Each section is lovingly introduced by a few words from Julie, about what the seasons mean to her and her family, how they celebrate them and the different holidays from New Year, Easter, Halloween and Christmas. I loved the way how Julie summed up this volume of poems. Here are some of her words from the final section…. There’s something to celebrate every week of the year – even if it’s just the arrival of the weekend. (like us, she celebrates the best breakfast of the year on the weekend)
Poetry becomes a cherished gift when used to mark an important transition or commemorate a rite of passage………
Opportunities for celebration abound throughout our lives, and the miracle is that poets use the power of words to touch the very core of our being and make us weep or laugh in recognition.
Resources/Findings: There is so much in this beautiful book. I know it’s bigger than the usual picture book, but the lessons, and what we could pass on to our young readers is insurmountable. A great classroom read aloud, to promote discussion and activities for seasons. This book could be used as an accompaniment in dealing with situations as they present themselves both at home and at school. A great read aloud round a roaring fire, or snuggled up in bed, or with a grandparent.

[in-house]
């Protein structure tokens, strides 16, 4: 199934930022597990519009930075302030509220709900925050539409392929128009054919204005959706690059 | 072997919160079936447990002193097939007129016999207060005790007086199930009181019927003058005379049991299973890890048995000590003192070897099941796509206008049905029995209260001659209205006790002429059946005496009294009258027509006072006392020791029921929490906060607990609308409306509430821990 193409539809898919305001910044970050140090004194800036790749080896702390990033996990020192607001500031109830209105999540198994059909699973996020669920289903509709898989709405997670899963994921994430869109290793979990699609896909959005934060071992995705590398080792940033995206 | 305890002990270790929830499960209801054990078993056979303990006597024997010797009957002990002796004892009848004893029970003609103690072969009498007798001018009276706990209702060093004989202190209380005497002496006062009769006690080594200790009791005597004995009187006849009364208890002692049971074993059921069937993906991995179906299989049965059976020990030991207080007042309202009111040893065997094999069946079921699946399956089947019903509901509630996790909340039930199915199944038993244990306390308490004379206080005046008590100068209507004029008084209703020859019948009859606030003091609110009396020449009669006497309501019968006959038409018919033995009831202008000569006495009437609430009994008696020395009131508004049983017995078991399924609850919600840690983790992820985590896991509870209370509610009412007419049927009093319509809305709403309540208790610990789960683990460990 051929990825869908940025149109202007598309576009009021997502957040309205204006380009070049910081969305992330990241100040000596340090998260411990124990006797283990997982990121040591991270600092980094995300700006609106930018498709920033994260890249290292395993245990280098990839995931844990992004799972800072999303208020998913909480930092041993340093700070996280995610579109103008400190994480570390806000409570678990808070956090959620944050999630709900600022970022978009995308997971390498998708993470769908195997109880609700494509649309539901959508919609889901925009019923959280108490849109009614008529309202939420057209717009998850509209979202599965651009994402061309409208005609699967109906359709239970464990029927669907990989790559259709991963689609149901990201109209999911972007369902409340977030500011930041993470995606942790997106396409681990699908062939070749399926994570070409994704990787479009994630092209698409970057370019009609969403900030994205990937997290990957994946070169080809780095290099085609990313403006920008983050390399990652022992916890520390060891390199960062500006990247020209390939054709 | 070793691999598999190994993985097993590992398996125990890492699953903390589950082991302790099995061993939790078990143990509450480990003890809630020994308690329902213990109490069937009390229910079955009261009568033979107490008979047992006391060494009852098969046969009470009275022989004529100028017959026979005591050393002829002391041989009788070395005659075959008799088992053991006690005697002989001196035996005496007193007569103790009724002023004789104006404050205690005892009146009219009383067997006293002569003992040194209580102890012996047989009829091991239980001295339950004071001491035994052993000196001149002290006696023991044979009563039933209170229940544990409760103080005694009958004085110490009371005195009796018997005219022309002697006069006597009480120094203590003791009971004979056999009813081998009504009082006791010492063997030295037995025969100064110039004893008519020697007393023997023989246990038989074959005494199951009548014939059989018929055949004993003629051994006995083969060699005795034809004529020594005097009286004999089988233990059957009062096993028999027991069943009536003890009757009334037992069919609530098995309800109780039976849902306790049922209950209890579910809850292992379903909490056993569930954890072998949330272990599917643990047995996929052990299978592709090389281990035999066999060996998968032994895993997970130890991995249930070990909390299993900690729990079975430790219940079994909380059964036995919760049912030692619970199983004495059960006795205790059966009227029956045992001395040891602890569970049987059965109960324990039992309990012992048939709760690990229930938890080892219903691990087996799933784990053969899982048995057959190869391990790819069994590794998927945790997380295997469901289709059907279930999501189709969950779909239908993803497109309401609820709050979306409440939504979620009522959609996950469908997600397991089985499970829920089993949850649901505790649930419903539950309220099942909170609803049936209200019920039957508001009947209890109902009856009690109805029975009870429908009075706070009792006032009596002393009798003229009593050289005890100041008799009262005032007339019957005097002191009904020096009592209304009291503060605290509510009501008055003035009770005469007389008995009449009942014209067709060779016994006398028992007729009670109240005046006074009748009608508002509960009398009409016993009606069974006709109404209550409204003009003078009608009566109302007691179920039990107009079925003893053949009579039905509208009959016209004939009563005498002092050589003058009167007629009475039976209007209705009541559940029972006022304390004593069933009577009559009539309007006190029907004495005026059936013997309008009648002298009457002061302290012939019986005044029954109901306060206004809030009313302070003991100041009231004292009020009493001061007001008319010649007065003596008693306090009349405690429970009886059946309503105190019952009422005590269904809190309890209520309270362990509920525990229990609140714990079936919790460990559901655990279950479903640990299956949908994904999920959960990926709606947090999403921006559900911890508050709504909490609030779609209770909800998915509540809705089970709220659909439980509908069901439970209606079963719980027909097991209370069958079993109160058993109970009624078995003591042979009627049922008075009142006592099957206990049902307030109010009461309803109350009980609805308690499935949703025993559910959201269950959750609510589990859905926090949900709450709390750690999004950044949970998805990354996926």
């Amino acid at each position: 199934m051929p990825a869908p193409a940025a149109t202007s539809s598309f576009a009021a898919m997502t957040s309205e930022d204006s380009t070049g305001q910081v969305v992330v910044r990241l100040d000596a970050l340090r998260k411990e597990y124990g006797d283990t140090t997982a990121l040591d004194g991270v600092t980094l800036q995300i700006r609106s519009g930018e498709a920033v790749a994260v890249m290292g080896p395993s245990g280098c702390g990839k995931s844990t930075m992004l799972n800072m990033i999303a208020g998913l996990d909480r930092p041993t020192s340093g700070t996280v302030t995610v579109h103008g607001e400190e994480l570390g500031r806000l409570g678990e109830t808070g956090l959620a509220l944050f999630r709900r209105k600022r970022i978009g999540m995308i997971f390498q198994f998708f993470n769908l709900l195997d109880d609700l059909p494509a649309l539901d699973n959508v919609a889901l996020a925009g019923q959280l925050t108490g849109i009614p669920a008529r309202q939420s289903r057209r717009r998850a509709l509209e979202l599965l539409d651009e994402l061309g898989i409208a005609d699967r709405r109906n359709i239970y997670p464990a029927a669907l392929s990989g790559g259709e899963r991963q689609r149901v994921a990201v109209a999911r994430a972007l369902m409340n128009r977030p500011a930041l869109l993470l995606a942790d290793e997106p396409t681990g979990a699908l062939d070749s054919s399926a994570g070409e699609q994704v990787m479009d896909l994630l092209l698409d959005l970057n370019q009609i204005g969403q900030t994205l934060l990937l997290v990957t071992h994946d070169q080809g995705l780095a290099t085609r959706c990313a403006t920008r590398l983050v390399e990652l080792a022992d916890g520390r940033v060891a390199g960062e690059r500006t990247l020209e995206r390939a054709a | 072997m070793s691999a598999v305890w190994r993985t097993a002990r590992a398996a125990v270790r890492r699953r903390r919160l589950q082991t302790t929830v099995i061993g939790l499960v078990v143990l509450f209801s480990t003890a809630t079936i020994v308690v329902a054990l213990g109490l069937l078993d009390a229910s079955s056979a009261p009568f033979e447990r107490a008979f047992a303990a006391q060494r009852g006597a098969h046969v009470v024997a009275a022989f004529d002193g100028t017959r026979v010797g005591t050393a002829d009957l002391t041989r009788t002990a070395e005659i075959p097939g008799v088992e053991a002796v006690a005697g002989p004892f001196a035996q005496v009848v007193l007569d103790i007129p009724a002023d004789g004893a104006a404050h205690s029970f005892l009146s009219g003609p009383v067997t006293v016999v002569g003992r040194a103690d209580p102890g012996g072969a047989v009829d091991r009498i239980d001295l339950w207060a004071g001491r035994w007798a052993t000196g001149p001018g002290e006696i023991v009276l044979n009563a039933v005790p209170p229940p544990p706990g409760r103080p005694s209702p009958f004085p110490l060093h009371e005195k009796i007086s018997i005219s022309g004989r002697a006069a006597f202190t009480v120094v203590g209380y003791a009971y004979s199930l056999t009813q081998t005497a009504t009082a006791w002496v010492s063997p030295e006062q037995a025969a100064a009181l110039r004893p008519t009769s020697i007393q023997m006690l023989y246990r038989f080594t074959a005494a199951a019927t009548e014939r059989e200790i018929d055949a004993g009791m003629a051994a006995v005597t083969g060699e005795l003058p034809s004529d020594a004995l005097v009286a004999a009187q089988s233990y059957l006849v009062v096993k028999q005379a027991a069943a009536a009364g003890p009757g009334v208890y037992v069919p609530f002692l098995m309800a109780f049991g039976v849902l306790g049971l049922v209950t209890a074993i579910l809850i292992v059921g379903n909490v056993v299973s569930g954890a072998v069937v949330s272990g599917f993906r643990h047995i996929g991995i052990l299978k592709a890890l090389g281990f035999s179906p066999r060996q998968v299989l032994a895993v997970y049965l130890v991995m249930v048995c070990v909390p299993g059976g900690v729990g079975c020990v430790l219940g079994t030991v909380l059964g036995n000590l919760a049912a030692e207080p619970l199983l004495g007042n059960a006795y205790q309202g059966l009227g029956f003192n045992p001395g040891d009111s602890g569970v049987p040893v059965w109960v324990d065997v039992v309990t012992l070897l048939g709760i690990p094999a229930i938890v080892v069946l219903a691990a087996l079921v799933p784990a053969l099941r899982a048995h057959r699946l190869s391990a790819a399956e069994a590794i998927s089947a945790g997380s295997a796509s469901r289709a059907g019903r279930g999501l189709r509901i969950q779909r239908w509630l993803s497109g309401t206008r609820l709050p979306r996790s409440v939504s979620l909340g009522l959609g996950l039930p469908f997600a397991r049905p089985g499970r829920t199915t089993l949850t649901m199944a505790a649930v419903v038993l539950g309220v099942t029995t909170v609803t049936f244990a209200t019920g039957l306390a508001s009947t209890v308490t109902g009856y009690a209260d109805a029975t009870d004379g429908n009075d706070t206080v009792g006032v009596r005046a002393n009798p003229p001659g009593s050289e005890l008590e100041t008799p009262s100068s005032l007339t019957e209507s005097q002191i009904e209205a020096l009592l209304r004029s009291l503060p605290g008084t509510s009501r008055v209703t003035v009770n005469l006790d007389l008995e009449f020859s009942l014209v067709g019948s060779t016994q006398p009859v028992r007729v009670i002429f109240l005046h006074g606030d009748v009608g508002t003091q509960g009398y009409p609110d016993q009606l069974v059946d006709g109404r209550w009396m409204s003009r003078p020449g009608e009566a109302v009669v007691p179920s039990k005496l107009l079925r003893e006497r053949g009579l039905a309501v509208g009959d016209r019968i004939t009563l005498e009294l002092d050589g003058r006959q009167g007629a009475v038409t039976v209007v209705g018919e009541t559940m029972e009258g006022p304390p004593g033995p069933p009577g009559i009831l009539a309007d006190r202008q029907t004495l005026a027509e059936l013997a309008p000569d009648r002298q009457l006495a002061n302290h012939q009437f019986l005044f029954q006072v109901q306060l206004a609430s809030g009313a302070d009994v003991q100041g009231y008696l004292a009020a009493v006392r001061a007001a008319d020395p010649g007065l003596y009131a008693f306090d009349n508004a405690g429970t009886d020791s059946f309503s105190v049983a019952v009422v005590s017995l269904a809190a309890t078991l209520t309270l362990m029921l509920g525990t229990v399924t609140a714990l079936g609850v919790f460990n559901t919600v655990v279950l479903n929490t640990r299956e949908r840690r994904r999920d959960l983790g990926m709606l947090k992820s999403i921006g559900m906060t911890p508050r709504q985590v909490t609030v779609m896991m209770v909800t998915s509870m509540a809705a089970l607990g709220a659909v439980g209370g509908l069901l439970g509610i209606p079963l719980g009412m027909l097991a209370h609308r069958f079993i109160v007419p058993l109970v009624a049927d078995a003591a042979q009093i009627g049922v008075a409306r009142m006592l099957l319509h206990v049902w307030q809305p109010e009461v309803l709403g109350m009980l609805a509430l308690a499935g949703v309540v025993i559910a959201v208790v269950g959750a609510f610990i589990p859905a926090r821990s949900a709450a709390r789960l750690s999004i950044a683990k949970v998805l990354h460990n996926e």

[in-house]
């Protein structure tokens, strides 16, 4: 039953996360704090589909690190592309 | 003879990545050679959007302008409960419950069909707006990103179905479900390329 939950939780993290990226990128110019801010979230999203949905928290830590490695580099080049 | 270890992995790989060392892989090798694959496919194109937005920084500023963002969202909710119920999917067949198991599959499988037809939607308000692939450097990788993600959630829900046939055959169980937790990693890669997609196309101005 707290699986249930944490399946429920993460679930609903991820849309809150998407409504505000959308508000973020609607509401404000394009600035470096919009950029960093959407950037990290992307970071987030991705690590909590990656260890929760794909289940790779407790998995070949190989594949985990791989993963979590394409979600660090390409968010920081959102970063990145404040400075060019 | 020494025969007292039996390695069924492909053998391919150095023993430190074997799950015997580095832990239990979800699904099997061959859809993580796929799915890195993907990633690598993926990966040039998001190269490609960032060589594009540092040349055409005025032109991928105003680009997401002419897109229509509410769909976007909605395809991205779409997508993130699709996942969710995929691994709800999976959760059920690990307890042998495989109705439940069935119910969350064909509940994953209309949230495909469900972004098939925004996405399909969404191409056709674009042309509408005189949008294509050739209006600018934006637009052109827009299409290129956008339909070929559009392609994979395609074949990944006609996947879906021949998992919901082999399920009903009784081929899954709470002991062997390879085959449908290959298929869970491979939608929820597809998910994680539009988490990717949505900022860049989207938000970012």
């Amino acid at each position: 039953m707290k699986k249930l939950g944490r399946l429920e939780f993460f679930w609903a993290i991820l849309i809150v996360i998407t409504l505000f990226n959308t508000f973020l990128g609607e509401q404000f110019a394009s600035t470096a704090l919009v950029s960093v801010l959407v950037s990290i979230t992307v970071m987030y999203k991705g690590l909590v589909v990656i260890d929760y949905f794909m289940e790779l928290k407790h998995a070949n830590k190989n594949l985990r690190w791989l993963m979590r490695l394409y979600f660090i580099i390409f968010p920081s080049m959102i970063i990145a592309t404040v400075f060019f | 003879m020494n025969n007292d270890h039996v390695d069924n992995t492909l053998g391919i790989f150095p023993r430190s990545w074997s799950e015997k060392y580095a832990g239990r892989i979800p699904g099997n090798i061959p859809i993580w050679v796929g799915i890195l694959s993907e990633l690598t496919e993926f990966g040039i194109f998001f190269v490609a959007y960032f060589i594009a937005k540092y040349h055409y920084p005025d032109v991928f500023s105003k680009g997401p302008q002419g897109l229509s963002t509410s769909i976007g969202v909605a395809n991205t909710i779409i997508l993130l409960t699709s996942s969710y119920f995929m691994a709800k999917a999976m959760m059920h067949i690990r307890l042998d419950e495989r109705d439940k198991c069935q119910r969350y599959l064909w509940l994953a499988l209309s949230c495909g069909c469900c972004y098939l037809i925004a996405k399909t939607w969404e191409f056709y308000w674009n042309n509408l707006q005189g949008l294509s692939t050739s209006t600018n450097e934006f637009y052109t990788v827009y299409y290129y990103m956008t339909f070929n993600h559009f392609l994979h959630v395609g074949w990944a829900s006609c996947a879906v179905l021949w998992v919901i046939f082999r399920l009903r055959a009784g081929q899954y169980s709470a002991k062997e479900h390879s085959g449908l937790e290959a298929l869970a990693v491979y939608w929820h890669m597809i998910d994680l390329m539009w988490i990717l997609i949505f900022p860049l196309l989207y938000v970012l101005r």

Here’s a great poem from the book that could inspire discussion or colourful pictures by the kids of what they did for Mothers day…..
“Breakfast in Bed for Mother’s Day by Jenny Whitebread
We cooked Mom scrambled eggs (and dropped some on the floor).
We made her buttered toast (and smeared the kitchen door).
We cooked flipped a dozen pancakes (now two are on the ceiling).
We sliced up a banana (I think we lost the peeling).
……. Get the picture… I’ll leave you to imagine the rest.
Here’s a website for teachers showing words for rhyming…. http://www.poetry4kids.com/rhymes
(During my manuscript critique it was suggested I read up on some poems to get an idea of rythem and what makes them work.) This book is a wonderful lesson of poems and lyrics that literally sing off the page. I couldn’t have wished for a more lovely birthday gift, I will certainly treasure.
For more books with resources please visit the lovely author Susanna Leonard Hill’s blog and find the tab for Perfect Picture Books. Her blog is full of resources links and activities associated with the books reviewed by many authors.